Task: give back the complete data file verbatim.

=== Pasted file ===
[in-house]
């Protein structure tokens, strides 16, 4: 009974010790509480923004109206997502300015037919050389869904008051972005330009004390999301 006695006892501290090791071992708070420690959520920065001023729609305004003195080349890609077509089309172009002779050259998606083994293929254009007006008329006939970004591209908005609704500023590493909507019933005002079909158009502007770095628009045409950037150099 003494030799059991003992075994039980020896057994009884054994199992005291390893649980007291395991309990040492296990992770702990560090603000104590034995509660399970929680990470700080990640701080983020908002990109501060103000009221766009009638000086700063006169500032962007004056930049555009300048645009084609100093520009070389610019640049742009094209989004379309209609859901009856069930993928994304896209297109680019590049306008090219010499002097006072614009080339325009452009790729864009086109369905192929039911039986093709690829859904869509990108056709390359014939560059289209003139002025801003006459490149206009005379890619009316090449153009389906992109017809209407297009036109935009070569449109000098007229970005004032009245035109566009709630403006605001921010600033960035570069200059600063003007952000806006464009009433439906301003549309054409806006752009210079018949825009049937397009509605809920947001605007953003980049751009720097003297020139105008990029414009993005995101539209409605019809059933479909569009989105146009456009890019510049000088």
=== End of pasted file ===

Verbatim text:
[in-house]
């Protein structure tokens, strides 16, 4: 009974010790509480923004109206997502300015037919050389869904008051972005330009004390999301 006695006892501290090791071992708070420690959520920065001023729609305004003195080349890609077509089309172009002779050259998606083994293929254009007006008329006939970004591209908005609704500023590493909507019933005002079909158009502007770095628009045409950037150099 003494030799059991003992075994039980020896057994009884054994199992005291390893649980007291395991309990040492296990992770702990560090603000104590034995509660399970929680990470700080990640701080983020908002990109501060103000009221766009009638000086700063006169500032962007004056930049555009300048645009084609100093520009070389610019640049742009094209989004379309209609859901009856069930993928994304896209297109680019590049306008090219010499002097006072614009080339325009452009790729864009086109369905192929039911039986093709690829859904869509990108056709390359014939560059289209003139002025801003006459490149206009005379890619009316090449153009389906992109017809209407297009036109935009070569449109000098007229970005004032009245035109566009709630403006605001921010600033960035570069200059600063003007952000806006464009009433439906301003549309054409806006752009210079018949825009049937397009509605809920947001605007953003980049751009720097003297020139105008990029414009993005995101539209409605019809059933479909569009989105146009456009890019510049000088």